Family Law 101

Child support is required until the child turns 18 or graduates from high school. A computerized formula is used to determine the proper amount of child support to be paid based on the income of both parents. There are several factors that can be considered in the formula such as:
• The income of both parents;
• The time each parent wants to (or can) spend with the child;
• The cost of health care and uninsured health care expenses;
• Extracurricular activities; and
• Daycare.
In dissolution (divorce) proceedings involving children, California law places the needs of the children first and what the parents would like second. Custody cases involve either an initial custody decision or modification of a previous custody order. It is my job as your attorney to assist you in creating a child custody and visitation plan which will make sure that both parents play a role in their children’s lives, so that the children’s best interests are met.
Spousal support is a regular payment one ex-spouse makes to the other spouse. It is not always awarded, but it is awarded when one spouse is not able to make ends meet and other spouse has the ability to pay. If the parties cannot reach an agreement on the amount of support, the court will make the determination on whether support will be paid and, if so, how much and for how long. As your attorney, it is part of my job to make sure the amount of the support and the length of time you receive support will meet your needs. If you are the spouse paying support, I can determine if you have sufficient resources to pay support.
Both child and spousal support are based on both parties’ income. If there is a substantial change in either spouse's income, the amount of support paid might be subject to change. To change the existing Court Order, you will need to go back to Court to petition to modify the child or spousal support order or the order establishing the child custody and the visitation arrangement.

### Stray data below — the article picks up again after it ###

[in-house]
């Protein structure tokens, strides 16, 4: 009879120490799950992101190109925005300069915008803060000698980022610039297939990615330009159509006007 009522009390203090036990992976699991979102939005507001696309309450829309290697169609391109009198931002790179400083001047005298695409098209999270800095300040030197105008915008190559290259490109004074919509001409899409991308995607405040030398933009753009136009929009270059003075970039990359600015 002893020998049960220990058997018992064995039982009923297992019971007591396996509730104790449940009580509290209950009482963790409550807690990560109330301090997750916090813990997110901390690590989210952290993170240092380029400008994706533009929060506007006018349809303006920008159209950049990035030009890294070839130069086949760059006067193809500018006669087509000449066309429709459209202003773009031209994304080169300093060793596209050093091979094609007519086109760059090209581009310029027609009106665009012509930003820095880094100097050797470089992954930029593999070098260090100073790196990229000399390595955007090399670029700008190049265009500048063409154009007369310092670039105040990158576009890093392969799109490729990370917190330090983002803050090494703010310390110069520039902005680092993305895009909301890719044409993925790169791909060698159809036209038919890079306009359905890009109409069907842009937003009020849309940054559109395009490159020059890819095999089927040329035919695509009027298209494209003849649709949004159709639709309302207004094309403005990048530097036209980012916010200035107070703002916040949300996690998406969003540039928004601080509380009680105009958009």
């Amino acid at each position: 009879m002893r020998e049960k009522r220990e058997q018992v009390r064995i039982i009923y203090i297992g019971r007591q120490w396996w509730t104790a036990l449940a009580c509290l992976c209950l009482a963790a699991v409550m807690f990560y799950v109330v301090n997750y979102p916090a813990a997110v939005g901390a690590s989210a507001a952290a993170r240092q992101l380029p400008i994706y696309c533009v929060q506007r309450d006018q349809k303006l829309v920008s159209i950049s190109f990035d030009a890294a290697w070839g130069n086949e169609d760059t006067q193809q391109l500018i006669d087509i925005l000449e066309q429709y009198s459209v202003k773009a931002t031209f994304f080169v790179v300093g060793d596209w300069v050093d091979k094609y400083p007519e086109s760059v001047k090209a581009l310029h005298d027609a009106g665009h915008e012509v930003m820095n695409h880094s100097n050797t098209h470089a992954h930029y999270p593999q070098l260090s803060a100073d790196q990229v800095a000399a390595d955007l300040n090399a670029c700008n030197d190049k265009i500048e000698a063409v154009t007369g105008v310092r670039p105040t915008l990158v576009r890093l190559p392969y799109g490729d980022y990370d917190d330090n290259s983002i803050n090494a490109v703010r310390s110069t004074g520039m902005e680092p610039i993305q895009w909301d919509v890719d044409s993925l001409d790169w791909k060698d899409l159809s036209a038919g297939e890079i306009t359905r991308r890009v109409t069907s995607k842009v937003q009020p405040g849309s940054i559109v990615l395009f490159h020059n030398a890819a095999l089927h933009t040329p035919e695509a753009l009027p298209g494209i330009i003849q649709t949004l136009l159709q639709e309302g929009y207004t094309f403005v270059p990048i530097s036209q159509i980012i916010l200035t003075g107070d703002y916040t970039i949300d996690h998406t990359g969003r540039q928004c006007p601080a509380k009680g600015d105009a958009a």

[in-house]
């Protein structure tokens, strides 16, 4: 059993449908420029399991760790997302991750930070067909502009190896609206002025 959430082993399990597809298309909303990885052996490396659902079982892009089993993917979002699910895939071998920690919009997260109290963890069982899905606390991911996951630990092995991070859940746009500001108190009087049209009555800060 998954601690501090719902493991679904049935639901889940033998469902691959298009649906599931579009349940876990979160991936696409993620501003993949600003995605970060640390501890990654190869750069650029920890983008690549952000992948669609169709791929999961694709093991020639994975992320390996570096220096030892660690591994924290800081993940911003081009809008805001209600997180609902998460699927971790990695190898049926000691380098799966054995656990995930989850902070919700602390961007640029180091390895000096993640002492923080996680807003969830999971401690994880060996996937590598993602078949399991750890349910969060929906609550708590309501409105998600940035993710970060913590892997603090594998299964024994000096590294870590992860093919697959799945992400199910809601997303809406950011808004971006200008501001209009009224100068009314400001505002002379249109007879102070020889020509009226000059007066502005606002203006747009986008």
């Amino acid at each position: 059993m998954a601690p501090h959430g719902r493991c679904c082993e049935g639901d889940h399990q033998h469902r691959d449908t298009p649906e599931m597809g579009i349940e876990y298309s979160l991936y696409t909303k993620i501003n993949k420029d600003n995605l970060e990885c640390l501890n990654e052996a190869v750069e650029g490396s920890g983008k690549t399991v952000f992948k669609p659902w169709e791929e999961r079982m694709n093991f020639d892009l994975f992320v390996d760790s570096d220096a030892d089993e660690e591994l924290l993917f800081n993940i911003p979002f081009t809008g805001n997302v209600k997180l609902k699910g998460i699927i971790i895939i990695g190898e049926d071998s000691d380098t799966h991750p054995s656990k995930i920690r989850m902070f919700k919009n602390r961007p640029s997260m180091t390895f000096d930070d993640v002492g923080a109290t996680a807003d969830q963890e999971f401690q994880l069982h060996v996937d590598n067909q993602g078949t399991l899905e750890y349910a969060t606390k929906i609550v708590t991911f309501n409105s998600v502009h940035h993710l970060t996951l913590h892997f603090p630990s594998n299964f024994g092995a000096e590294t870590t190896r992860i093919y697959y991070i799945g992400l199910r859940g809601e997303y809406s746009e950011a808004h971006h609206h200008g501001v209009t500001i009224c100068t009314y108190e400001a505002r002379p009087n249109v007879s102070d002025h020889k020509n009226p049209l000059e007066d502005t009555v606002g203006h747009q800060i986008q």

If your or your ex-spouse's situation has undergone a change and you now want to modify an existing court order, it is important to speak with an attorney to discuss your options and to develop a plan for identifying and obtaining important information to establish whether the changes should affect the standing order. For instance:
• The ex-spouse from whom you receive payments is now making more money, 
• The ex-spouse to whom you are making payments is now making more money or is self-sufficient, or 
• The spouse receiving support has higher earnings or is now self-sufficient.
As you begin the process of obtaining your divorce, dividing the property acquired during the marriage can be one of the most contentious issues. All assets and debts must be disclosed to the other spouse, so it can be determined whether they are either community or separate property. Additionally, there may be assets that are unknown to a spouse. In your divorce, decisions will be made regarding all assets such as contributions made by either party to purchasing a home, contributions to retirement or money market accounts, a business the family may own or other issues such as taxes. As your family law attorney, I am able to review all your financial matters and those of your spouse to accurately determine what are community assets and debts, and what are the separate assets and debts. As your attorney, I will make sure that your property rights are clearly established and work in developing an agreement representing your interests and priorities to the greatest degree possible.
Any asset or debt can be divided as part of the overall final property settlement. Dividing the community property interest in a home, retirement account or even credit card debt can be difficult and should be carried out in a careful manner. As an attorney with experience in Family law, I can help you organize your thoughts to aid in establishing your priorities so that a fair property division can be obtained. I have helped many clients through all aspects of divorce.